…everyone is happy. Natural reproduction has been done away with and children are created, ‘decanted’ and raised in Hatcheries and Conditioning Centres, where they are divided into five castes (which are further split into ‘Plus’ and ‘Minus’ members) and designed to fulfill predetermined positions within the social and economic strata of the World State. People of these castes make up the majority of human society, and the production of such specialized children bolsters the efficiency and harmony of society, since these people are deliberately limited in their cognitive and physical abilities, as well as the scope of their ambitions and the complexity of their desires, thus rendering them easier to control.

It is no longer a stretch.  Our brave new technologies are fully capable of changing human nature (how much closer we are to Brave New World technology than in the 1930’s). Worse, some of these technological trends threaten to swamp ordinary human decision making processes.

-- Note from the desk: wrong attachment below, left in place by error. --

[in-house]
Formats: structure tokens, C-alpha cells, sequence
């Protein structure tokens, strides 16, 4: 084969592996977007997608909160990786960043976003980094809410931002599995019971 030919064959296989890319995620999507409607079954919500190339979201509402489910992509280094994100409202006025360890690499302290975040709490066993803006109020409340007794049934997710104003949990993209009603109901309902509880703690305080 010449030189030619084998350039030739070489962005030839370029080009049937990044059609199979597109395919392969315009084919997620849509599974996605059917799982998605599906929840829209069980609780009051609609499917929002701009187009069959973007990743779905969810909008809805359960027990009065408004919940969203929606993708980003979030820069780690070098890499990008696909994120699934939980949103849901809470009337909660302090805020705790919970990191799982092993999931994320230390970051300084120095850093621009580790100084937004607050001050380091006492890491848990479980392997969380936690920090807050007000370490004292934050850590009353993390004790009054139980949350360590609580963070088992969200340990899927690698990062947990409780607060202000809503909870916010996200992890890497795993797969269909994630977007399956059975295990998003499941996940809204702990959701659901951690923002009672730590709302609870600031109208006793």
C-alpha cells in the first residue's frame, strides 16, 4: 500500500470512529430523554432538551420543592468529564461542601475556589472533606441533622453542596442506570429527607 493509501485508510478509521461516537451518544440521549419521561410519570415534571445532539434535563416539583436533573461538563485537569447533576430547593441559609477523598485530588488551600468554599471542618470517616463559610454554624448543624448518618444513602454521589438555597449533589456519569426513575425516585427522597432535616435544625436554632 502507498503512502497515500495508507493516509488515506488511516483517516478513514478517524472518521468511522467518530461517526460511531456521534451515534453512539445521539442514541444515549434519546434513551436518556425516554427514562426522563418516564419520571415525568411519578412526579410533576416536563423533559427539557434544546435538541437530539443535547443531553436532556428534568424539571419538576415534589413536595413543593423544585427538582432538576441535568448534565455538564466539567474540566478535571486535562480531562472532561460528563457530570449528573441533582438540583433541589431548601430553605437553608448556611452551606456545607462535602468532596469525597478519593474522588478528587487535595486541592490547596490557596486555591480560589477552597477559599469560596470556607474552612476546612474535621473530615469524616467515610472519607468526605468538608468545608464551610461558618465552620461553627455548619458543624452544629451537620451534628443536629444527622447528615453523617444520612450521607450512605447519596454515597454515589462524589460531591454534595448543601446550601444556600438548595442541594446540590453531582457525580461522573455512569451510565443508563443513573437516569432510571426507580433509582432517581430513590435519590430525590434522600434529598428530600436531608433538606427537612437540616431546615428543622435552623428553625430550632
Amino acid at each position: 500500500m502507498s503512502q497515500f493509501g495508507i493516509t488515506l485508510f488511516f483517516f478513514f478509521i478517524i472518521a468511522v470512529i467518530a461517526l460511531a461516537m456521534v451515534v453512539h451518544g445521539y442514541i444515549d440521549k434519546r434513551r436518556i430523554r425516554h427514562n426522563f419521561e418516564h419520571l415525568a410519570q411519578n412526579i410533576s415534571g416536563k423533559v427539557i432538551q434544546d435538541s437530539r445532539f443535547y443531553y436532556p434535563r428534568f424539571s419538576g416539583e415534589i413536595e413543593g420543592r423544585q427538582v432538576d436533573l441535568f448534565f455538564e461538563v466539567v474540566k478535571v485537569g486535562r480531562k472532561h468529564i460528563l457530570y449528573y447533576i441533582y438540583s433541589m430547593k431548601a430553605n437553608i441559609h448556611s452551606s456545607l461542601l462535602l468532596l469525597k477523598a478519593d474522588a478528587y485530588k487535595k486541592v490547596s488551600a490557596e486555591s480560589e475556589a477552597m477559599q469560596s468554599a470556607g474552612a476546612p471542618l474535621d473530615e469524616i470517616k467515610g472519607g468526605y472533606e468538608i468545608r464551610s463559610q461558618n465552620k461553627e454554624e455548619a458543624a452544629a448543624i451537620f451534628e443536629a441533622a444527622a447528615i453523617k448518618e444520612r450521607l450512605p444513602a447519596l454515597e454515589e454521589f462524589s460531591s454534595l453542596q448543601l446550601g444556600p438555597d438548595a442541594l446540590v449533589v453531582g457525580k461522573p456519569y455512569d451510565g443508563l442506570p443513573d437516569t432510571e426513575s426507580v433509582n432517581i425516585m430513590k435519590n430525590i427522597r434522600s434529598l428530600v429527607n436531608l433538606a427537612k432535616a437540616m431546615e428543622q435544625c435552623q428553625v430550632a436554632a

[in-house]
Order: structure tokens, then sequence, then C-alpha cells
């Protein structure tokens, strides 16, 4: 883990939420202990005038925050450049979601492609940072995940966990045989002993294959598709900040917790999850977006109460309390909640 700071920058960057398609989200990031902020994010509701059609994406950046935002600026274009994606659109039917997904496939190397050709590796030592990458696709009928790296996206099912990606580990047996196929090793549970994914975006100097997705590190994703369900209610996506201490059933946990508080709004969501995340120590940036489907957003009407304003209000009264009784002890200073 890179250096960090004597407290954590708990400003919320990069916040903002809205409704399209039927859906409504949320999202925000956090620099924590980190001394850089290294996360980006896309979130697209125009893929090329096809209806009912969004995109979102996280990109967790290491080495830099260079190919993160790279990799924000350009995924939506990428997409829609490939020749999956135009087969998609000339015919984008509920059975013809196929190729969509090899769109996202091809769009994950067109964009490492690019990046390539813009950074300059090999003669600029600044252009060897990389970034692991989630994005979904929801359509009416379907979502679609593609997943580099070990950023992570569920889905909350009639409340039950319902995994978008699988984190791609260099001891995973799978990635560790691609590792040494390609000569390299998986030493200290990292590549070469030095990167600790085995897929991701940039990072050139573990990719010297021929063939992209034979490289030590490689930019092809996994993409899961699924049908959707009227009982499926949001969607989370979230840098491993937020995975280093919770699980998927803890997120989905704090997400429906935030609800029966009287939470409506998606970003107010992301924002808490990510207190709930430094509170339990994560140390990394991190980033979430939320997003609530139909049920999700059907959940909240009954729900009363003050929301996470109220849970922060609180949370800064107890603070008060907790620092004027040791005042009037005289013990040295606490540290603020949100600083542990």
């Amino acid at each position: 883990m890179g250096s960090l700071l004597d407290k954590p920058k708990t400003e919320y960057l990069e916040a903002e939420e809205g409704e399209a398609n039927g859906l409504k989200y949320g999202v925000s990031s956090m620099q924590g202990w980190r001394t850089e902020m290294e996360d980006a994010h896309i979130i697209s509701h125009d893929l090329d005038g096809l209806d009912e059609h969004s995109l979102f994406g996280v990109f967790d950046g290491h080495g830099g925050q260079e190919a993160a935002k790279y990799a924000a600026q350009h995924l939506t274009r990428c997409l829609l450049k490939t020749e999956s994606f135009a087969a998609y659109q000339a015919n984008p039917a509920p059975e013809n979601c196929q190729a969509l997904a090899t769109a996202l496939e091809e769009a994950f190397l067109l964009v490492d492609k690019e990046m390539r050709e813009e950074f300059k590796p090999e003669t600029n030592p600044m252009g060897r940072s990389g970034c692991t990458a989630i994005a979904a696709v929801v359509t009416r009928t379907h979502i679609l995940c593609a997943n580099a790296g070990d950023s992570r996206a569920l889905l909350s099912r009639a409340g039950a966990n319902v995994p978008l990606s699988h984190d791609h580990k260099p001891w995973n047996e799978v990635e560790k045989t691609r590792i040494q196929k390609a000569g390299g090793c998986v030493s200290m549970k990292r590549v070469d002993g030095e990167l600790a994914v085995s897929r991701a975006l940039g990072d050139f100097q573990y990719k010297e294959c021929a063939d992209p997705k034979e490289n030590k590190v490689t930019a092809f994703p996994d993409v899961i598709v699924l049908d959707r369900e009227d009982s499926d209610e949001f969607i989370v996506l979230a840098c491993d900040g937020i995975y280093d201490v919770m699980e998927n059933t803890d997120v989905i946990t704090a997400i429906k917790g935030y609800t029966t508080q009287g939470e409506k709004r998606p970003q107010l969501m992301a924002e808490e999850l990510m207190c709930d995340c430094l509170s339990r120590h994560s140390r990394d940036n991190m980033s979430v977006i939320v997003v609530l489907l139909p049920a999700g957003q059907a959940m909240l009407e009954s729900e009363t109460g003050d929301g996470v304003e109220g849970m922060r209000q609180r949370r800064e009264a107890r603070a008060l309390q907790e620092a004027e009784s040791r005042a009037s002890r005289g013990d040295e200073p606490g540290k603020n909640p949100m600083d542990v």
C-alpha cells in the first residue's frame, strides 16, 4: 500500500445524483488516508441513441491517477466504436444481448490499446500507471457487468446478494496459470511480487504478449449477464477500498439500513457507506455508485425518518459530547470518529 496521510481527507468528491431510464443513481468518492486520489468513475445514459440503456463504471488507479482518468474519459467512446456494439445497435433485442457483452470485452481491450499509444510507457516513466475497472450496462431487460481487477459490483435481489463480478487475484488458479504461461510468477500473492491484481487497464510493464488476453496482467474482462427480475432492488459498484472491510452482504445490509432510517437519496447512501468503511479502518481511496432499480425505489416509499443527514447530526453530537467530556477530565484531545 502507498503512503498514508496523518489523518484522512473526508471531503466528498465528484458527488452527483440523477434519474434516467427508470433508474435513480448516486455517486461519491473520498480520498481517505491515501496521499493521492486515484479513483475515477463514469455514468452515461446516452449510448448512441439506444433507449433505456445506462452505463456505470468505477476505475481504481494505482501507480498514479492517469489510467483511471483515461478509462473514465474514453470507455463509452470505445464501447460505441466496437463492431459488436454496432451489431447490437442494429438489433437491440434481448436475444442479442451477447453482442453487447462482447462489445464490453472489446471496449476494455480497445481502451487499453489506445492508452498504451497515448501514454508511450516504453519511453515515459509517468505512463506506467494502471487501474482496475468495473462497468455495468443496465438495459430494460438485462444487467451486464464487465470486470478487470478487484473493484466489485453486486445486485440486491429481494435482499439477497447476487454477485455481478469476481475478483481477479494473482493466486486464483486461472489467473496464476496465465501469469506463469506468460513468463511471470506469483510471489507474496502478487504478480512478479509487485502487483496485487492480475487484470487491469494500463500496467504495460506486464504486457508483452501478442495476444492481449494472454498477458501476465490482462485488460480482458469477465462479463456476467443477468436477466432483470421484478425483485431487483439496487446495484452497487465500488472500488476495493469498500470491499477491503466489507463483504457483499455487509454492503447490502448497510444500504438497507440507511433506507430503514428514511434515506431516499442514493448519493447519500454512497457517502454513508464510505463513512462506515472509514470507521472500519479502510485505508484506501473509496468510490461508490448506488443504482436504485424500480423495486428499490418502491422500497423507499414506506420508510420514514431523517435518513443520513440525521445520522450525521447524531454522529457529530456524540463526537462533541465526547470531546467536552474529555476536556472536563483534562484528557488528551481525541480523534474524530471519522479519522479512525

Here is a partial list of the pending, deeply problematic developments that are being presented by new technologies.  A more complete list would be much longer.

  1. Using technology to aid in the political control of human populations
  2. Replacing biological human reproduction with genetic engineering
  3. Cloning humans for body parts
  4. Uploading the minds of immortality-seekers into supercomputers
  5. Remaking the human being into … X
  6. Achieving functional immortality by endless organ replacement and prosthesis – including the brain / mind